As an American Government teacher, I spend a significant amount of time with my students at the beginning of each semester teaching the six principles of the United States Constitution. The thorough overview of each principle is intended to build a strong foundation for their understanding of our government and its complexities. Two of the six principles are Checks and Balances and Separation of Powers. Without these two essential principles, our government would not function as it does. I believe the same can also be said about a marriage.
It occurred to me when I was teaching these concepts recently that this is very similar to how our current household operates. Without either me or my wife noticing, these two principles have found a way to become routine to how we delegate responsibilities at home.
SEPARATION OF POWERS: The first thing you are told when you take your vows is that marriage is a partnership. It is difficult at first to learn this first principle, especially when two very independent, self-sufficient people join their lives together – much like my wife (Kathy) and I. Either naturally or forcefully responsibilities become more clear and tasks are inherently delegated to become routine contributions to the teamwork of the household. For example: I take care of the finances and yard work. Kathy generally chooses the menu/cooks and does the laundry.
CHECKS AND BALANCES: In my opinion, this is the most difficult out of the two. Usually by default, each partner eventually settles into his our her role at home. What can become the most straining on a marriage is the balance of that separated power. I will be the first to admit that when it comes to our household responsibilities are not always balanced. Now that it is baseball season, I work tremendously long work days. There are nights where I do not walk in the door until almost 9:00PM or later. Kathy shoulders a lot of the responsibility when I am away, especially with our two-year-old son. Nearly everyday she gets him up, dressed, fed, bathed and off to daycare only to work a full eight-hour day and to repeat the reverse order Monday-Friday. This is all while attending full-time graduate school online (we will get to that later). For that she is my hero and truly the leader of our household. As an equal shareholder in his partnership it is absolutely imperative that I CHECK and BALANCE these responsibilities as often as I can. This conscious effort to check in to re-calibrate the work load can go a long way toward the person doing the heavy lifting.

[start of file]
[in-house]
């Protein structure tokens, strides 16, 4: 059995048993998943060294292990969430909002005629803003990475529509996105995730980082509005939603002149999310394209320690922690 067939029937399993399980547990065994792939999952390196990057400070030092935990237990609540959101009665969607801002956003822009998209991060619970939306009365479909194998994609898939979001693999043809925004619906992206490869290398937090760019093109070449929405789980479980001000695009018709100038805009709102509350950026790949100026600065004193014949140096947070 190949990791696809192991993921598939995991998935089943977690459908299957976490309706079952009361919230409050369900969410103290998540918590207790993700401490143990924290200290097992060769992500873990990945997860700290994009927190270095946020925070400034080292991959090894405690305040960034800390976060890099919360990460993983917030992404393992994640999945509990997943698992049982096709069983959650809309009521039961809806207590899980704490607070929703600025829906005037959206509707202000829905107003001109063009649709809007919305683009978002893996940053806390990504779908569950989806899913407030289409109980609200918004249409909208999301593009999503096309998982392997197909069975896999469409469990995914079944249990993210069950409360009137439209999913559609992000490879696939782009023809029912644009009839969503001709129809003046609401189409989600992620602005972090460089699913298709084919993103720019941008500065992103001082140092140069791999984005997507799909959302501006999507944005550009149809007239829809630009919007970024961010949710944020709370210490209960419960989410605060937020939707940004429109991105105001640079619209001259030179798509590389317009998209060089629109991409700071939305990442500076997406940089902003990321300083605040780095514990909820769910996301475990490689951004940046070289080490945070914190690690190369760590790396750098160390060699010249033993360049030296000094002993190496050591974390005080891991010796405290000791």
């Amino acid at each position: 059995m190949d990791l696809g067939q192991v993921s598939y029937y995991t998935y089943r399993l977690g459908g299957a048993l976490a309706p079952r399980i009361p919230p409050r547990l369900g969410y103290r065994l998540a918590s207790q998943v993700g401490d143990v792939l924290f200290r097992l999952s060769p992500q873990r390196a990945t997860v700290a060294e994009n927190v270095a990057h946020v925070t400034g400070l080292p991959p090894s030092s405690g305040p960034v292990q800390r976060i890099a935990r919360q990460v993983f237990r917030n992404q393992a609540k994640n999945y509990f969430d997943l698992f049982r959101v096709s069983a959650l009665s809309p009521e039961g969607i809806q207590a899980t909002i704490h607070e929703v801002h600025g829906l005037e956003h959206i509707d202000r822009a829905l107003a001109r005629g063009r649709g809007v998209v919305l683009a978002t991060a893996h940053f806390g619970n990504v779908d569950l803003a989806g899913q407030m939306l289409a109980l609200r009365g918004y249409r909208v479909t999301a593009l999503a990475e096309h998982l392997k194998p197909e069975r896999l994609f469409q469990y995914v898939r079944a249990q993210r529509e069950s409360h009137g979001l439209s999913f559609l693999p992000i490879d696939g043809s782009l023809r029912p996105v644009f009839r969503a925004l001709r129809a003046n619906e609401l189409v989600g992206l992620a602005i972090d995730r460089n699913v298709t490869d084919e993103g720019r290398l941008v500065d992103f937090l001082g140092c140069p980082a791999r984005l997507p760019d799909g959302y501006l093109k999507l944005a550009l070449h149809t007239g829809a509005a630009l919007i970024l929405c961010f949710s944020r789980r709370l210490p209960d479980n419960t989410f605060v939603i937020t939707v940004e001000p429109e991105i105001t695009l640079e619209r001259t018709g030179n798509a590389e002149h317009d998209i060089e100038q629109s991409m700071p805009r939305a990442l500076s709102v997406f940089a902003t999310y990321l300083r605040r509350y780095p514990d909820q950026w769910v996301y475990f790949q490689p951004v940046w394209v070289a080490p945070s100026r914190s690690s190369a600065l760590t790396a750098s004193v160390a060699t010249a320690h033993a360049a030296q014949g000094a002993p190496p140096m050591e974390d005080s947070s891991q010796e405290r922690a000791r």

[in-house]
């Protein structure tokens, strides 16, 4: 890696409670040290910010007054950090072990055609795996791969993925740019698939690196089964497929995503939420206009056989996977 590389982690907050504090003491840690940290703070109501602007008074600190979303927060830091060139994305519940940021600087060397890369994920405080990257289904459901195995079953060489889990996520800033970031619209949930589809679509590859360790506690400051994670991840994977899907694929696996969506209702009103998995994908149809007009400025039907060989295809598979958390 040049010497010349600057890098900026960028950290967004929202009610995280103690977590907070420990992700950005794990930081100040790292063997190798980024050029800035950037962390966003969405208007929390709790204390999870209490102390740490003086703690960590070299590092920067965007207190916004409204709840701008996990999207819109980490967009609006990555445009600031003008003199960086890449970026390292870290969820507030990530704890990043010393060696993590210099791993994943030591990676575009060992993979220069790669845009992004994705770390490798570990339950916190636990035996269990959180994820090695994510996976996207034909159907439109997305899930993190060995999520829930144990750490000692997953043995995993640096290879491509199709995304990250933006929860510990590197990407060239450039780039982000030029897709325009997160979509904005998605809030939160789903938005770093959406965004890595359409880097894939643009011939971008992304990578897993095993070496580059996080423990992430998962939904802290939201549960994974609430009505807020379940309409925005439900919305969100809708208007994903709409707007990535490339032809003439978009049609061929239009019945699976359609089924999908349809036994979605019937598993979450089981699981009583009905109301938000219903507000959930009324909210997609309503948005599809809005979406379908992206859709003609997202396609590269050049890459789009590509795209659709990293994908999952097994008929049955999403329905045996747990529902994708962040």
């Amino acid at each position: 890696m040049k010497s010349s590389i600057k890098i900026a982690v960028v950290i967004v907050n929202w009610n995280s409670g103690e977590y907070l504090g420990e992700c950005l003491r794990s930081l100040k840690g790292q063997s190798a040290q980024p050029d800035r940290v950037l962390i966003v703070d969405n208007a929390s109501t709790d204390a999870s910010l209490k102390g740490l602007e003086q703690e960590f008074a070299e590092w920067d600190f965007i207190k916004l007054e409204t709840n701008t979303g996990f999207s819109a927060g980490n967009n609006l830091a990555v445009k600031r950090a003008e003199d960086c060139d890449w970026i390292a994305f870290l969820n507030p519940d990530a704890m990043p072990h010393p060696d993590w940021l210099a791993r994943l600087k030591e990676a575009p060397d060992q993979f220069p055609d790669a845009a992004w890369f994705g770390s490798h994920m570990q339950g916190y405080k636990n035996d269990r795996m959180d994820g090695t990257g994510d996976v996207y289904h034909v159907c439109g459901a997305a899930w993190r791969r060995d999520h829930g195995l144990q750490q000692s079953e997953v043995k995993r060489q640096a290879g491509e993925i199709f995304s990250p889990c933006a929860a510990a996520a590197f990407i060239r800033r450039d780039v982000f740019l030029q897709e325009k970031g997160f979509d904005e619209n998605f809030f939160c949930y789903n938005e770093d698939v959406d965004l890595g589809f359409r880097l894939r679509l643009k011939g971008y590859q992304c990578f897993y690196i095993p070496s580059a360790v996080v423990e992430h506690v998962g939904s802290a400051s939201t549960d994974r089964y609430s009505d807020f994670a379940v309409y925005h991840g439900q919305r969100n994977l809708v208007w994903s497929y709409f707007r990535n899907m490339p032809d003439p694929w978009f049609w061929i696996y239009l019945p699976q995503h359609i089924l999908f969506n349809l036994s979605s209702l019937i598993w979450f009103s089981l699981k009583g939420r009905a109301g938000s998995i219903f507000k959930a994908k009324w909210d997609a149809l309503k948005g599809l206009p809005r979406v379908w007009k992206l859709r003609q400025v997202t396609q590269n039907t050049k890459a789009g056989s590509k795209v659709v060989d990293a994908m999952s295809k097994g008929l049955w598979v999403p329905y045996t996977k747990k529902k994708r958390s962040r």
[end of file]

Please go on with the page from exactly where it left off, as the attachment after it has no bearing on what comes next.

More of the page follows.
Kathy and I have developed a great system for giving each other a “break” from our son on the weekends for personal time to tend to whatever we have been putting off. If you are a parent you know what I mean by this – kids come before you do and you do not have a choice in that matter. Kathy and I share house cleaning duties, weekend laundry, grocery shopping and occasionally the cooking.
Even though we have our own household niche, it does not mean the other person should not be included in the household goal setting. I admittedly do this from time to time with the finances and get angry when the budget is off. This is certainly not fair to my wife if she is kept in the dark. I have learned inclusion is absolutely vital in goal setting and goal achievement in a marriage. Even though it may fluctuate back and forth, a two-person seesaw has to be in balance at least once for it to work successfully. Think about it.Add to favorites